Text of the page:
- By Jack Bryar -
Open Source business -
On a cold day up in the North Country this week, I read a news article
about a hot little Linux firm based in the tropics. If the article was
accurate, and if the managers of one international mega-bank haven't
lost their minds, then this story should warm the heart of anyone who's
invested their life savings in Linux company stocks.
Ah, winter in Vermont. The temperature outside has warmed up to minus 5
degrees, and the biggest news in the local paper concerns the growth of
the sport of "skijoring" in the state. Apparently this is some sort of
Swedish junk sport that involves abusing animals. Our local version
involves hitching up a small pony (instead of sled dogs) to go
galloping through the snowdrifts, pulling along a skier behind. If you
or the animal don't get killed, it's lots of fun, I'm told. They banned this "sport" in a couple of towns just over the state line
here. I guess there was an accident. It seems the snow drifts were
a parked car.
While scanning the international papers looking for a tropical
from such merriment, I came across a news story about Conectiva, the Brazilian Linux
It turned out to be an escape from the usual gloom-and-doom business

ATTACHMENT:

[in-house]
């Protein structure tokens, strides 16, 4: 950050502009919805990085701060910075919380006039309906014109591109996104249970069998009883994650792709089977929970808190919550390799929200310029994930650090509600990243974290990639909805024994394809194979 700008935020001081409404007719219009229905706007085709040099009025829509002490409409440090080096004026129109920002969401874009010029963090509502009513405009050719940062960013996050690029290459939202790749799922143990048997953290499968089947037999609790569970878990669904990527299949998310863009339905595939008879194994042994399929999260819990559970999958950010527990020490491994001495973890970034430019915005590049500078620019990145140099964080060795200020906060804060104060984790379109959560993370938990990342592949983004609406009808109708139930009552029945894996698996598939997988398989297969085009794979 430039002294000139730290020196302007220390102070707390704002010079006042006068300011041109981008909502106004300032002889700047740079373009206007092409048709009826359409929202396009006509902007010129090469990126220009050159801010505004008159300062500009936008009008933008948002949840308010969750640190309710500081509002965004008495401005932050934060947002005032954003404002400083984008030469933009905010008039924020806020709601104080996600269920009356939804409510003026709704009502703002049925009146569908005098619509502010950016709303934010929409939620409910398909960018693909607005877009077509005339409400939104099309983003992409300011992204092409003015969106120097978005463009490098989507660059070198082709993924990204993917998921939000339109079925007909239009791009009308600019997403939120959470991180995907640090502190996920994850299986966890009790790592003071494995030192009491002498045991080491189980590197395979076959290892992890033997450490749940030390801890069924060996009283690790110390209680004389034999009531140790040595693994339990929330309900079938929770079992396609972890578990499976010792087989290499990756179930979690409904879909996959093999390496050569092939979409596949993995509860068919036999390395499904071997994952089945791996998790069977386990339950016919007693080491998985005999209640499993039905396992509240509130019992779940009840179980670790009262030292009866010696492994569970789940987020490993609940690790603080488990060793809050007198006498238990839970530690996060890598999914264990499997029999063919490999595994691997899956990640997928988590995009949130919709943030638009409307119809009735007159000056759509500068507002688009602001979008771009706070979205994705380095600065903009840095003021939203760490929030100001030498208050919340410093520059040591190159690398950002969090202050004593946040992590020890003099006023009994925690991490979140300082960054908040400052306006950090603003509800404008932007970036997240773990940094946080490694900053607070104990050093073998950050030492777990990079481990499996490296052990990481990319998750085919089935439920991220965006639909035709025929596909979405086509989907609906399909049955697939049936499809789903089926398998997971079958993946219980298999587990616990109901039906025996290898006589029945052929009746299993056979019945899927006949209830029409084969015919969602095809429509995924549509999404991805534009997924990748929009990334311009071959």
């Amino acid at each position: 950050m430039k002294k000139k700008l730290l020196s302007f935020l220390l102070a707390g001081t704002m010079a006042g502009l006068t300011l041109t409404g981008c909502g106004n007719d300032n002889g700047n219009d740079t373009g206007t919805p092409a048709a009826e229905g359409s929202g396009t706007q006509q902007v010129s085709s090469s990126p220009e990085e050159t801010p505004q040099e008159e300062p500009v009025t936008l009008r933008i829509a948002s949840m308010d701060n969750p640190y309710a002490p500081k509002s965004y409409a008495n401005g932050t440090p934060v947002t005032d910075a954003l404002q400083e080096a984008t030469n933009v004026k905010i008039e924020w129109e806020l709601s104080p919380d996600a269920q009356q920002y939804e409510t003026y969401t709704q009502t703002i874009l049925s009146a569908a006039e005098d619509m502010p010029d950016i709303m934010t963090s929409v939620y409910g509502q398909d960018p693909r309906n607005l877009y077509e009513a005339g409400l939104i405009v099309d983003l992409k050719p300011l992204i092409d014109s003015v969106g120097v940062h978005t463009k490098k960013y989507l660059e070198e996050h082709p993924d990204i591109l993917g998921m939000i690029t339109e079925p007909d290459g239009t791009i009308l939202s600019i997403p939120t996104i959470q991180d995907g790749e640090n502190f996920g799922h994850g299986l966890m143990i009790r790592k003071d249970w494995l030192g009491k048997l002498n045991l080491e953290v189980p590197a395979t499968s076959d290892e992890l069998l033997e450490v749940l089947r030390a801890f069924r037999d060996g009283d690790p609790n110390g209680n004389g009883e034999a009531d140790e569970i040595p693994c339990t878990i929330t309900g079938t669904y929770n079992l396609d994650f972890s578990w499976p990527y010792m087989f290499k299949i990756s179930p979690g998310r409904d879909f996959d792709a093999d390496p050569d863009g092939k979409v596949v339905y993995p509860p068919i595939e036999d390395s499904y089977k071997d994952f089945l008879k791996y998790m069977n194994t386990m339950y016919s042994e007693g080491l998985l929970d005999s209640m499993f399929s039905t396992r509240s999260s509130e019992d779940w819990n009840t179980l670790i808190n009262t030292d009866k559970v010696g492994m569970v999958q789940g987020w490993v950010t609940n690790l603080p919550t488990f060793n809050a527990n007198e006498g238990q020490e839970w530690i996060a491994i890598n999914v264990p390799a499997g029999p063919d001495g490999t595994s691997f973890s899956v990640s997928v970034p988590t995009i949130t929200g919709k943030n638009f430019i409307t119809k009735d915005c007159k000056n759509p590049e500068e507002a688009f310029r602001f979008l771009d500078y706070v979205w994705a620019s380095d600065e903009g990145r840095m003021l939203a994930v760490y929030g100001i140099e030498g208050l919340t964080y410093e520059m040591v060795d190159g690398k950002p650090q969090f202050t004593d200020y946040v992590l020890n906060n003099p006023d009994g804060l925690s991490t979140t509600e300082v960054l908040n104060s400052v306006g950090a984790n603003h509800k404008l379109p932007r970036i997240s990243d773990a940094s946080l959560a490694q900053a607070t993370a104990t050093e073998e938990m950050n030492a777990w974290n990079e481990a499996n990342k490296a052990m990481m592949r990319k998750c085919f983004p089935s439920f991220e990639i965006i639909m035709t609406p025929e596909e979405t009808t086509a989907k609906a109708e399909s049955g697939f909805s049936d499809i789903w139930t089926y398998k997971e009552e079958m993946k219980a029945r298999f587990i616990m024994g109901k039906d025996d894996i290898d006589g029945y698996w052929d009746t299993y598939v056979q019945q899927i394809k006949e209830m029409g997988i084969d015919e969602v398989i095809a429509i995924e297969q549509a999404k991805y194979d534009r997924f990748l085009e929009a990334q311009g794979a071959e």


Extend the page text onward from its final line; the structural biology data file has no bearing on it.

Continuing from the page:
news about Linux companies. Reading it, I learned that at least one
major international bank thinks that the entire sector is undervalued,
and that it has been, even at the height of the dot-com
The reason that this particular news story caught my eye is
because it involved an investment of $100 million in Conectiva by ABN Amro, one of the
world's biggest financial institutions, with over a half trillion
dollars in assets. Banks this size don't get to be big by throwing
their money away.
But ABN Amro has made that investment in exchange for 10% of the
company, giving Conectiva a market value of a billion dollars.
For a firm that grossed 7.5 million Real -- that's $3.8
million, U.S. in 2000, according to Brazil's Valor
Dot-com valuations still live, south of the border.
I confess my ignorance about Conectiva compared to many of my OSDN
colleagues. I knew they were among the earliest commercial shops to
support USB connectivity, and I knew that that they had put together a
distro that didn't completely screw up existing partitions, but the
wasn't all that high on my radar.
But the more I've learned, the more I'm struck by how extraordinarily
ordinary Conectiva is, compared to other Linux companies found around
the world. Located in the tech center of Curitiba, a city in the
southern Brazilian state of Parana, Conectiva says its mission is to
"create the infra-structure and ... resources in order for Free
Software to be widely adopted in [the] Third World." The company
develops distributes and supports Linux (Conectiva 6.0) applications in
Portuguese, Spanish and English. With offices across Latin America,
Conectiva's products and services include books and manuals, training
kits, tech support and software. Think Red Hat meets O'Reilly, with an
emphasis on simplifying the installation and upgrade process,
especially the server market.
That's pretty good. But it's not extraordinary.